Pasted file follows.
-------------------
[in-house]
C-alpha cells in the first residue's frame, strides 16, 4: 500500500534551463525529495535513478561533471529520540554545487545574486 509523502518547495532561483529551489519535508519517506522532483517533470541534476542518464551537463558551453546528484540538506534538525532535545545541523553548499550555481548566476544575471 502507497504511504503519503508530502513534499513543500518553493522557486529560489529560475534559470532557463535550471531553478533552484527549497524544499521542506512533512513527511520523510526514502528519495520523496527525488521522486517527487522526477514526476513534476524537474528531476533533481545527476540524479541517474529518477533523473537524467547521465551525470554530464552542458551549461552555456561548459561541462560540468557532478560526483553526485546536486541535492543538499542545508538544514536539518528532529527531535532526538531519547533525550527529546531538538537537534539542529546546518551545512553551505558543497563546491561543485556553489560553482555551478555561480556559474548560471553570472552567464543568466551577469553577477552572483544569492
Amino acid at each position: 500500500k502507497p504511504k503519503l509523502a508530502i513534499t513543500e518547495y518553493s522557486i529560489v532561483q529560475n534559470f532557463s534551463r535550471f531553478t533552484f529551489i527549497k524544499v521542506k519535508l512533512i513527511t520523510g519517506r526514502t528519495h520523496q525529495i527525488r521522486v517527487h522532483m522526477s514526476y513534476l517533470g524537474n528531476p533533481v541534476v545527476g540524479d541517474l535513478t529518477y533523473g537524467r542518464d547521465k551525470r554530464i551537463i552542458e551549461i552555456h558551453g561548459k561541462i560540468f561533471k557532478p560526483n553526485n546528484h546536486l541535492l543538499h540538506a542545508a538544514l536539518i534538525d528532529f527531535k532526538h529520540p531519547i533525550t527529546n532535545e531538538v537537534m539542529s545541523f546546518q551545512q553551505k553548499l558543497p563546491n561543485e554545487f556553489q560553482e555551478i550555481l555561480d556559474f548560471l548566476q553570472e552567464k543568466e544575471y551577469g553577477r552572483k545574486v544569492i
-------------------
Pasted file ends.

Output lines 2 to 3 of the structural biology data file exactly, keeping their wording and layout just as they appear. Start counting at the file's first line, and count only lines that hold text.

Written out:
C-alpha cells in the first residue's frame, strides 16, 4: 500500500534551463525529495535513478561533471529520540554545487545574486 509523502518547495532561483529551489519535508519517506522532483517533470541534476542518464551537463558551453546528484540538506534538525532535545545541523553548499550555481548566476544575471 502507497504511504503519503508530502513534499513543500518553493522557486529560489529560475534559470532557463535550471531553478533552484527549497524544499521542506512533512513527511520523510526514502528519495520523496527525488521522486517527487522526477514526476513534476524537474528531476533533481545527476540524479541517474529518477533523473537524467547521465551525470554530464552542458551549461552555456561548459561541462560540468557532478560526483553526485546536486541535492543538499542545508538544514536539518528532529527531535532526538531519547533525550527529546531538538537537534539542529546546518551545512553551505558543497563546491561543485556553489560553482555551478555561480556559474548560471553570472552567464543568466551577469553577477552572483544569492
Amino acid at each position: 500500500k502507497p504511504k503519503l509523502a508530502i513534499t513543500e518547495y518553493s522557486i529560489v532561483q529560475n534559470f532557463s534551463r535550471f531553478t533552484f529551489i527549497k524544499v521542506k519535508l512533512i513527511t520523510g519517506r526514502t528519495h520523496q525529495i527525488r521522486v517527487h522532483m522526477s514526476y513534476l517533470g524537474n528531476p533533481v541534476v545527476g540524479d541517474l535513478t529518477y533523473g537524467r542518464d547521465k551525470r554530464i551537463i552542458e551549461i552555456h558551453g561548459k561541462i560540468f561533471k557532478p560526483n553526485n546528484h546536486l541535492l543538499h540538506a542545508a538544514l536539518i534538525d528532529f527531535k532526538h529520540p531519547i533525550t527529546n532535545e531538538v537537534m539542529s545541523f546546518q551545512q553551505k553548499l558543497p563546491n561543485e554545487f556553489q560553482e555551478i550555481l555561480d556559474f548560471l548566476q553570472e552567464k543568466e544575471y551577469g553577477r552572483k545574486v544569492i